BUCHANAN, Grand Bassa – The Independent National Commission on Human Rights is currently conducting a nationwide survey on the right to health and welfare.
The survey, which began early this month, is being done simultaneously across the country with commissioners being assigned to each of Liberia’s regions. It is expected to conclude at the end of this month and considers physical, mental, and psychological health of people in Liberia.
According to the acting commissioner of INCHR, Bartolomeo Kollie, the survey will detail issues affecting people in both urban and rural communities in the country as it relates to health.
“In this survey, we are looking for affordability, accessibility, and nondiscrimination in terms of providing health services to the people, ” Kollie told The Bush Chicken during an interview in Buchanan.
The survey targets three categories of people: members of the county health team, doctors and nurses in both private and public medical facilities, and civil society organizations. Kollie said questions ranging from human resource management, availability of drugs at medical facilities, and the relationship between the community and health workers are key to the survey.
“We are considering quality of health facilities, equipment, the well-being of health workers, patients, and whether drugs are available and affordable, and also people with disabilities – to what extent medical facilities are available and accessible to them,” Kollie said. “[In] some areas, drugs are available; sometimes, limited drugs, and sometimes, no drug at all. If no drugs, what are the alternatives? Then you prescribe drugs for them to go to the nearby drug stores and buy drugs. What if they cannot afford? Their right to health, which links to right to life, is under attack.”
He added that the government’s budgetary support to the health sector will be assessed to find out whether the government is adequately financially supporting the health sector. The survey would also examine the ratio of doctors to patients in the country, comparing the results with the World Health Organization’s recommended figure of 1,000 people to one medical doctor.
“As an advisory arm of government, we believe that when the report comes out, it will give [the] government leeway to intervene,” Kollie said. He said when the report is released, it will serve as an eye opener for the government to see the need to increase its support to health throughout the country, taking into consideration that healthcare is a right, not a privilege.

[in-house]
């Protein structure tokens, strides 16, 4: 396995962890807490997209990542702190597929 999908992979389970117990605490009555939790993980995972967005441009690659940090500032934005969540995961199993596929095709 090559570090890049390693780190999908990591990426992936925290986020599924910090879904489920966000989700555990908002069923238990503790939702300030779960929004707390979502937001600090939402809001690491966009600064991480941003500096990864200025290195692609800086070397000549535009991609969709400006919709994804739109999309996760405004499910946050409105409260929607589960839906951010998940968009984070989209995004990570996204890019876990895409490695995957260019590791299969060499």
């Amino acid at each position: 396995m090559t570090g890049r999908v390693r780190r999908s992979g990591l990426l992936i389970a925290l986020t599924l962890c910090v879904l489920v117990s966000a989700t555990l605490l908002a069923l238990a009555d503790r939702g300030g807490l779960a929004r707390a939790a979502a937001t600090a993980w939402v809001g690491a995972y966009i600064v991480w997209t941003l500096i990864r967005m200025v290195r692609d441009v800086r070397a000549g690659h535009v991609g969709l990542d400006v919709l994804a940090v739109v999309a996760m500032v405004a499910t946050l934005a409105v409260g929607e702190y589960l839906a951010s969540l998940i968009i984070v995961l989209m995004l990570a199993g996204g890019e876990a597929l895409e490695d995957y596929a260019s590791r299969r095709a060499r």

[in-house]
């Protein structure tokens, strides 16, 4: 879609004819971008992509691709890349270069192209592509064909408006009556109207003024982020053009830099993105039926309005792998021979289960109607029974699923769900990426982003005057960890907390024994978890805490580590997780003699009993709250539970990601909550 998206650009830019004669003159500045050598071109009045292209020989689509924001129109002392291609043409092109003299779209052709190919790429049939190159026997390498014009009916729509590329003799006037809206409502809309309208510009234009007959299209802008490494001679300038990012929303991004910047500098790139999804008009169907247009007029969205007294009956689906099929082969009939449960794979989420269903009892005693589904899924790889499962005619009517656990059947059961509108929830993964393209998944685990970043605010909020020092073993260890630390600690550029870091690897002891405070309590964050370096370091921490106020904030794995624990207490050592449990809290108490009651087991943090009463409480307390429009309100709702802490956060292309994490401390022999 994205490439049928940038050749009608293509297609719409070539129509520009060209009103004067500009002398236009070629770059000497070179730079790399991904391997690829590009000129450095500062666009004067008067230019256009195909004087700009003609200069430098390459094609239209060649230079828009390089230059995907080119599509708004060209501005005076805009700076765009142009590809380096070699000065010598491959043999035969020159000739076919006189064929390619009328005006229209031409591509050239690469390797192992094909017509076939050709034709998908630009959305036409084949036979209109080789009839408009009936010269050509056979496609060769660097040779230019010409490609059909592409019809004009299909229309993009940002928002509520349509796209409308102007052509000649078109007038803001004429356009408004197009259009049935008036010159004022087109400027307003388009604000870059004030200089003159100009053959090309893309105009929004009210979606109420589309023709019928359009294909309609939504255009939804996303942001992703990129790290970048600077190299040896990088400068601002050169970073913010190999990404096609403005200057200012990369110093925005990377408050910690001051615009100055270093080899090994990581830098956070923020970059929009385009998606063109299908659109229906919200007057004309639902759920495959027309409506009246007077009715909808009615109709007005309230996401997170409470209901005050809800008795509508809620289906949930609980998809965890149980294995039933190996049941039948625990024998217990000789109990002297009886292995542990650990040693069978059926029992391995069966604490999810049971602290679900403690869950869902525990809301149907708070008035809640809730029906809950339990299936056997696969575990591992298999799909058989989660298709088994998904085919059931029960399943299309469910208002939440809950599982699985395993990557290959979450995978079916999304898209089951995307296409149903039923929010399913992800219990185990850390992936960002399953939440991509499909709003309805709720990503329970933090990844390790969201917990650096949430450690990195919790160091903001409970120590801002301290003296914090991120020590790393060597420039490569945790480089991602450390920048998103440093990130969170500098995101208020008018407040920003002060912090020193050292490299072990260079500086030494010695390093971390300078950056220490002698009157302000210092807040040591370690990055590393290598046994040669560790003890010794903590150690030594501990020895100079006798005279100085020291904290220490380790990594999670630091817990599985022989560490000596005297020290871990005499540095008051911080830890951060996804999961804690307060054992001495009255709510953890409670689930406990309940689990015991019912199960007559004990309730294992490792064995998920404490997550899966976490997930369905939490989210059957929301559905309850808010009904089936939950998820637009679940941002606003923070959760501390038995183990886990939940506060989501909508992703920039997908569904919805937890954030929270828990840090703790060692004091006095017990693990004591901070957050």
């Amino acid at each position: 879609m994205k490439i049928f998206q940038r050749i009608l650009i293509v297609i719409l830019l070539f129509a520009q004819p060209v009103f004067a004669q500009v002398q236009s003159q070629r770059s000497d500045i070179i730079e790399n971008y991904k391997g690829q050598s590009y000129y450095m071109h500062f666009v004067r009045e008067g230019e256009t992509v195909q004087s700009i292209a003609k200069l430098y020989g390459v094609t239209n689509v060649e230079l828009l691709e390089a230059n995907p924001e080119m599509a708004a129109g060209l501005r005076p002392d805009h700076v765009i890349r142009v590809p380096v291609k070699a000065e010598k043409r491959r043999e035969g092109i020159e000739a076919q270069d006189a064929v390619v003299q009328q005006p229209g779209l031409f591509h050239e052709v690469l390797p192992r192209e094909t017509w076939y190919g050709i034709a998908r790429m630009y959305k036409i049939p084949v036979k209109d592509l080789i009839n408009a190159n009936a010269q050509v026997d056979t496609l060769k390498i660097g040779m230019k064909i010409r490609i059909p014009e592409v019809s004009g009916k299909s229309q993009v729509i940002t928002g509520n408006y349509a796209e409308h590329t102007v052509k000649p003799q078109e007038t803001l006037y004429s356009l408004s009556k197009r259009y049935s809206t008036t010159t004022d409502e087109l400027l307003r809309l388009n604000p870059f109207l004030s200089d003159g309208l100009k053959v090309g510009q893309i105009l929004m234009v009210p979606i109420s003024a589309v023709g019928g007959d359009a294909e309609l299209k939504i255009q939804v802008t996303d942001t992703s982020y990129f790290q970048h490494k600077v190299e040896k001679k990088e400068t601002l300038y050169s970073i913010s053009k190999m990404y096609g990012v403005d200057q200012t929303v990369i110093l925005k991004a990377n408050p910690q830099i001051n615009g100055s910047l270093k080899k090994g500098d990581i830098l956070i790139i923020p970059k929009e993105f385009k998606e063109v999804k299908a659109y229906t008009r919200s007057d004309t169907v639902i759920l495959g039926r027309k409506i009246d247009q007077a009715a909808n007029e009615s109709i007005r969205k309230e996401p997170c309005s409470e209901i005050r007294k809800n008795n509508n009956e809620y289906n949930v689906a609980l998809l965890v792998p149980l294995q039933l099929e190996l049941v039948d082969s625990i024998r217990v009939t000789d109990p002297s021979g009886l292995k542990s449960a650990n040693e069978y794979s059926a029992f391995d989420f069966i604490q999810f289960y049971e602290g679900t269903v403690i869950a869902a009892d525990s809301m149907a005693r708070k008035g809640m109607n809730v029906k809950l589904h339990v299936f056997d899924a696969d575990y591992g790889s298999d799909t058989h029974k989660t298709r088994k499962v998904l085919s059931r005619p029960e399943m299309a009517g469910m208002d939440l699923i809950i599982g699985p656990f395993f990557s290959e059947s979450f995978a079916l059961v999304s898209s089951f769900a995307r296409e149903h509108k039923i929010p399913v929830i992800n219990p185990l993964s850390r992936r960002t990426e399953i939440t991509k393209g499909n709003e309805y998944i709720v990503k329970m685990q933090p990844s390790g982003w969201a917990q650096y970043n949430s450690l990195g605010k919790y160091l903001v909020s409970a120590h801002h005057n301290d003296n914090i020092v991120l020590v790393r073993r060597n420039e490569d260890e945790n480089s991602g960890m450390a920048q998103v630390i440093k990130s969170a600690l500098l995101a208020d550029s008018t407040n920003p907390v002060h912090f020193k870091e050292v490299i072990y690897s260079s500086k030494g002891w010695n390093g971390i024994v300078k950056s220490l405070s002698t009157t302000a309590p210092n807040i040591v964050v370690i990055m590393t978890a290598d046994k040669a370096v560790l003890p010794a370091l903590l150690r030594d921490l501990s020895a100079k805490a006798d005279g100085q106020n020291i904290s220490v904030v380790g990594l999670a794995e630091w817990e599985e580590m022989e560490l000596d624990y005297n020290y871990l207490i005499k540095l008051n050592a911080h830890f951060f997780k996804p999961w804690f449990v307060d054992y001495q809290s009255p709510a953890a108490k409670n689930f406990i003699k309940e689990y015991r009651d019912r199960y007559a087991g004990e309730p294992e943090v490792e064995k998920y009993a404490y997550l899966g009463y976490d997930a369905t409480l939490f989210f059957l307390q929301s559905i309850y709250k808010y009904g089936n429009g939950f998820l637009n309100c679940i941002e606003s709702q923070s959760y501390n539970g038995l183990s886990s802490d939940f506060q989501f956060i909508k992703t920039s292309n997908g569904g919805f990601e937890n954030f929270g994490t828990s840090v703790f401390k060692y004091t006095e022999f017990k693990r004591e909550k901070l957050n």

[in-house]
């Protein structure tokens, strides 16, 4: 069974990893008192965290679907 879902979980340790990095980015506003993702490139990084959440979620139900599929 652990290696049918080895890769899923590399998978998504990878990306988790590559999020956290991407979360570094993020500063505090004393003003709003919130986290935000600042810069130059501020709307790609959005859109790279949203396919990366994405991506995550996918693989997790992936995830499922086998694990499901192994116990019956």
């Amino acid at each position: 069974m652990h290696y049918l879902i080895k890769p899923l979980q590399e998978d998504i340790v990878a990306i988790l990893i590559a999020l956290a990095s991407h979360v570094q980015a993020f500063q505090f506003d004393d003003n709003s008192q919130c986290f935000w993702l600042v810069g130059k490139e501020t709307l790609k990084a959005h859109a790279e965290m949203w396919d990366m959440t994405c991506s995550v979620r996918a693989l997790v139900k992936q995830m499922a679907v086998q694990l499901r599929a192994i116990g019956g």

The report may not be completed yet but many of its findings will come as no surprise to the public, as the shortage of drugs in public health facilities is a major health concern. This situation has become so alarming that some prominent Grand Bassa residents have begun asking officials to get a better understanding of the issue.
In a recent town hall meeting, Joseph Gblozeo, the general town chief of Mah section in Grand Bassa’s first district, asked the superintendent of Grand Bassa, Janjay Baikpeh, to account for why nurses are prescribing drugs for patients in his district instead of providing the drugs at the health facilities.
Gblozeo said nurses assigned at clinics in the district usually prescribe drugs for patients to purchase outside. Many of those patients are poor and cannot afford to purchase the drugs, he said; moreover, there are some rural areas that have no drug stores.
The Liberian Government Hospital in Grand Bassa has also been noted to issue prescriptions for essential drugs for patients. Isaac Bannie, the former administrator of the hospital who now heads Phebe Hospital in Bong, confirmed that this happens due to a shortage of drugs. He attributed the shortage to a population increase.
Community members often believe that health workers are pilfering the drugs for their personal use or to sell for profit. During a 2016 meeting held between community members and health workers in Grand Bassa’s second district, residents brought forth some of those complaints against health workers.
In March, several boxes of drugs and medical supplies were confiscated at a security checkpoint in Grand Bassa. Police investigation later unveiled that they were taken from the St. Francis Hospital in River Cess, where the hospital’s pharmacist, Johnette Cooper, had colluded with others to smuggle out the supplies.
Featured photo by Sampson David